In a column several weeks ago concerning the proposed resumption of Chesapeake Bay ferry service, I mentioned the names of several well-known ferries that used to ply the route between Annapolis and the Eastern Shore.
Several readers called inquiring as to the identity of John M. Dennis, for whom one of the ferries was named. "We recognize the names of Gov. Albert C. Ritchie and Gov. Emerson C. Harrington, but who was John M. Dennis?" a caller asked.
John McPherson Dennis Sr. (1866-1936) was Maryland state treasurer, a power in state Democratic politics for many years, and the longtime president of Union Trust Co.
He was state treasurer from 1916 to 1918 and from 1920 until 1935, and at the time, had held the office longer than anyone in the history of Maryland.
He was also treasurer and a member of the Board of Regents of the University of Maryland and treasurer and chairman of the State Teachers Retirement System.
Prominent both in business and socially, Mr. Dennis had also been vice president of Belvedere Hotel Co. and a founder of the Claiborne-Annapolis Ferry Co., whose ferries departed from the foot of King George Street in Annapolis.
He was also a director of the Pennsylvania Railroad Co., Western Maryland Railway, Davis Coal and Coke Co., United States Fidelity and Guaranty Co., Baltimore Tube Co., Porcelain Enameling and Manufacturing Co., Eastern Rolling Mills and the Metropolitan Savings Bank of Philadelphia.
As state treasurer, he was a member of the Board of Public Works throughout Ritchie's terms. While the two men were friends, they were "not comfortable in their political relations," reported The Sun at the time of Dennis' death in 1936.
"Mr. Dennis was aware of the fact that Governor Ritchie would have much preferred someone of his own selection as treasurer and member of the Board of Public Works; and Governor Ritchie was aware that Mr. Dennis did not approve of the Governor's long continued tenure in office," observed the newspaper.
"Everybody who knows him likes him. Work, interest in the other fellow's viewpoint and self-control form his recipe for success," said The Sun in a 1916 profile of Dennis.
Born in Frederick County in 1866, the son of a farmer, Mr. Dennis was descended from Dannock Dennis, who emigrated from Virginia to Somerset County in 1664, and from Littleton Dennis, a judge of the Maryland Court of Appeals, 1801-1806.
On his maternal side, he was descended from Thomas Johnson, the first governor of the state of Maryland, associate justice of the U.S. Supreme Court and confidant of George Washington.
He was educated in Frederick County public schools and at the Milton Academy in Baltimore County. Rather than attend college, he went to work for the C.W. & B. Railroad in Cincinnati, and later the B & O Railroad, where he was a traveling freight agent until returning to Maryland in 1890.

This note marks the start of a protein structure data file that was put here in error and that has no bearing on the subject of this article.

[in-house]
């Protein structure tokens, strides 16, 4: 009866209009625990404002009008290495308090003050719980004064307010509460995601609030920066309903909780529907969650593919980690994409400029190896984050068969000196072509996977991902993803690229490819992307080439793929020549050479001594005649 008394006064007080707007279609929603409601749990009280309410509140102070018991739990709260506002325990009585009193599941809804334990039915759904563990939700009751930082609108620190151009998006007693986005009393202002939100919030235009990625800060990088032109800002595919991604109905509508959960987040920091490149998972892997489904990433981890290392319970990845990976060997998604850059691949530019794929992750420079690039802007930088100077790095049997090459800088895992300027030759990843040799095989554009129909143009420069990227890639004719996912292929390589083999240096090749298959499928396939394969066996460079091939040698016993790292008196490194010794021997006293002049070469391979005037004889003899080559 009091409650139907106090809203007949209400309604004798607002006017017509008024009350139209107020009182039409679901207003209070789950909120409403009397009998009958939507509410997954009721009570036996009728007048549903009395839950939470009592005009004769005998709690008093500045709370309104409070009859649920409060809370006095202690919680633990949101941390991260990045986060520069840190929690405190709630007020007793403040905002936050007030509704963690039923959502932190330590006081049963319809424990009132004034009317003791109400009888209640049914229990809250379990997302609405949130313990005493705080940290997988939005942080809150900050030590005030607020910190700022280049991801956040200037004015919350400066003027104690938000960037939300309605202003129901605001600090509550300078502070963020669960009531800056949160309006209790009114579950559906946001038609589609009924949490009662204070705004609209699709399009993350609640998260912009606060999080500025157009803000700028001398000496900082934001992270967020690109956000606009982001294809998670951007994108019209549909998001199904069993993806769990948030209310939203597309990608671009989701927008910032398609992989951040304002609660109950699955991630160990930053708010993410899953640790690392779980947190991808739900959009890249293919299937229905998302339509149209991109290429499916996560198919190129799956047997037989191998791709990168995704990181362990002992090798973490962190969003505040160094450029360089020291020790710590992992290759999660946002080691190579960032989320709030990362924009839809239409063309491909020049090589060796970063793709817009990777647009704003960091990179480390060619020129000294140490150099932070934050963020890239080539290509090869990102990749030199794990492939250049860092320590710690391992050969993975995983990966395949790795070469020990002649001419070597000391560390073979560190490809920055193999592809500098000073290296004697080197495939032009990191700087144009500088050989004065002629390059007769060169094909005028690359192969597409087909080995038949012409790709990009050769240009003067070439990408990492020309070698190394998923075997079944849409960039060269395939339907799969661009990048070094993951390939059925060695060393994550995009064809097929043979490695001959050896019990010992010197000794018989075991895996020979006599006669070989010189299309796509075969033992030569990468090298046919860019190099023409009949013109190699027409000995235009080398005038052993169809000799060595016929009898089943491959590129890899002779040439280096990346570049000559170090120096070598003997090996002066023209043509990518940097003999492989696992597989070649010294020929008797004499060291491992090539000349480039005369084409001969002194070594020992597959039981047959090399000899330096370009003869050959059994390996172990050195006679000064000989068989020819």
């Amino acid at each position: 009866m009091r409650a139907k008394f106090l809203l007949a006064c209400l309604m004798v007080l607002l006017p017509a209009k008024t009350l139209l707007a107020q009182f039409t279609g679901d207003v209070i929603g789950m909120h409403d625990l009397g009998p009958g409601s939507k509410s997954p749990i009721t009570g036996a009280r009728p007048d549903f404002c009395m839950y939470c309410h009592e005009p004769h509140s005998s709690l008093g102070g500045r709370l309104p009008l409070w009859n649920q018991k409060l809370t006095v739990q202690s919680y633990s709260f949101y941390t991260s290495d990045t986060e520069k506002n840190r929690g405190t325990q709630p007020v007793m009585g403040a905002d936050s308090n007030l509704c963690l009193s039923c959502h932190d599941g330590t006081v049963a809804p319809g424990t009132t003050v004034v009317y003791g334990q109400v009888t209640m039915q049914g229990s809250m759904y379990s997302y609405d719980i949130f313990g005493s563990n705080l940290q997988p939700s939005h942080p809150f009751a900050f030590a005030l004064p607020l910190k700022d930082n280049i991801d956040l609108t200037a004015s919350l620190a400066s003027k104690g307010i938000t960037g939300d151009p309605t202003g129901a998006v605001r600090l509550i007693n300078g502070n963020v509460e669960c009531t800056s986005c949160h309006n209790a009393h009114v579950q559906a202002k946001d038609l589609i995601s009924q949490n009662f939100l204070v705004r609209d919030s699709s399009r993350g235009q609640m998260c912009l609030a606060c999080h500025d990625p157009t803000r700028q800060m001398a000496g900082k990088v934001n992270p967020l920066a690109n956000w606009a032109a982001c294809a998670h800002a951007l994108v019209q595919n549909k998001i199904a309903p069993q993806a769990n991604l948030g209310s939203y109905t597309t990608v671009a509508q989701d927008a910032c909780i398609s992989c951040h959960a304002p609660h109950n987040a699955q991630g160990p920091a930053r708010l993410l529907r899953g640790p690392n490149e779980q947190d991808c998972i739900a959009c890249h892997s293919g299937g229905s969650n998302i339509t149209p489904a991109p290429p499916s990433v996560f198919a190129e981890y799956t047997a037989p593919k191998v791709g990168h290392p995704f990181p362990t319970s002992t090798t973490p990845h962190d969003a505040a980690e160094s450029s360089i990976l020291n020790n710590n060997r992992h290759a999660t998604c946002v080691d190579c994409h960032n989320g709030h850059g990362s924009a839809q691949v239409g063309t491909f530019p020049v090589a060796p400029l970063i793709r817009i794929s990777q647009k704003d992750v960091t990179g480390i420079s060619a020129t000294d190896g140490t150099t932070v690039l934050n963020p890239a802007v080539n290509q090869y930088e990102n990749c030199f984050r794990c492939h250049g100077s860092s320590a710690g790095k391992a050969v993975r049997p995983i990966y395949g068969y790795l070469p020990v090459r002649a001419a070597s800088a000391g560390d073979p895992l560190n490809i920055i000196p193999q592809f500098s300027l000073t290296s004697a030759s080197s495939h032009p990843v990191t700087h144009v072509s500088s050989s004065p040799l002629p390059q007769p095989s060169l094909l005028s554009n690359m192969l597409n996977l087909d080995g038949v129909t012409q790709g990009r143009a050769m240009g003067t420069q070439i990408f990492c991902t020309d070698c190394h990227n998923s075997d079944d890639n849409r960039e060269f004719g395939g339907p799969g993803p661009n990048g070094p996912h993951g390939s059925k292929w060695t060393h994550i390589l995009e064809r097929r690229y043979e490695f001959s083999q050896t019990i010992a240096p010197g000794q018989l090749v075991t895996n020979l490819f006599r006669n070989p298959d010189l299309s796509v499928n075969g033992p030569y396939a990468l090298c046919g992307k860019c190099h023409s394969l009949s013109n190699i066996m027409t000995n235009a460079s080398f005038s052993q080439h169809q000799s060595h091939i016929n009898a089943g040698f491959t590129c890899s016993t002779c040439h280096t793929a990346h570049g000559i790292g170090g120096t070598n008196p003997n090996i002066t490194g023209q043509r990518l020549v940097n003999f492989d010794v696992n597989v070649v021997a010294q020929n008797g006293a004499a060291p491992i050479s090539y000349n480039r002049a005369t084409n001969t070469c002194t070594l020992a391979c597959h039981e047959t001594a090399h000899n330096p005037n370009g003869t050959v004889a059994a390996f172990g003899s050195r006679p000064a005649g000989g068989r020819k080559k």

He joined the firm of Tate, Muller & Co., grain merchants, which was later taken over by Louis Muller & Co. Dennis later was president of the company until 1914.
In 1899, he married Mary Carr Chiles of Independence, Mo., and in the early 1900s, settled at Essex, the Riderwood farm he named in honor of his ancestral home in Somerset County.
He raised a herd of prize-winning Holstein-Friesian cattle that took many ribbons at the annual Timonium State Fair.
"I milked cows as a youngster and have never forgotten how," he told The Sun in 1916.
Dennis had two children, John M. Dennis Jr., who became a banker and farmer and named his Eastern Shore home and farm Essex, and a daughter, Mary Frances Dennis Gould, who lived in Cockeysville.
All traces of the Dennis farm in Riderwood -- except his stately farmhouse mansion, today part of the Valley Country Club -- have vanished. The farmland that once surrounded the mansion now lies beneath the interchange of the Baltimore Beltway and Interstate 83.
As a young man, Dennis delighted in riding to hounds. In his later years, he found a much safer substitute for the sport: a mechanical horse that never left the stable, so to speak.
Set up in the sun room of his home, Dennis' horse, Pegasus, was a copy of Old Ironside, the mechanical pony that President Calvin Coolidge spent hours riding in the White House.
Dennis would open the windows to bring in fresh air, climb into the saddle, place his feet in the stirrups and throw a switch that allowed the ersatz beast to start vibrating. It had had three speeds: trot, pace or gallop, which, according to Dennis, could set his coattails flying.
Praising the mechanical horse for never having thrown him or balking, Dennis told The Sun in 1926, "I got it because it's the best possible form of exercise. I ride whenever I want to."
In 1928, the double-end ferry John M. Dennis, which could accommodate 100 autos and for a time was the world's largest ferry, was launched at a Portsmouth, Va., shipyard.
"I used to ride it all the time when I was a student at the University of Maryland during the 1940s going back and forth to the Eastern Shore. I guess I rode it about 20 times a year," Dr. John M. Dennis, a cousin and former dean of the University of Maryland School of Medicine, said yesterday.
When former state Treasurer Dennis died at his home in 1936, Baltimore News-Post observed, "Mr. Dennis was not so much a gentleman farmer as he was a gentleman and a farmer."
Dennis is buried in Mount Olivet Cemetery in Frederick.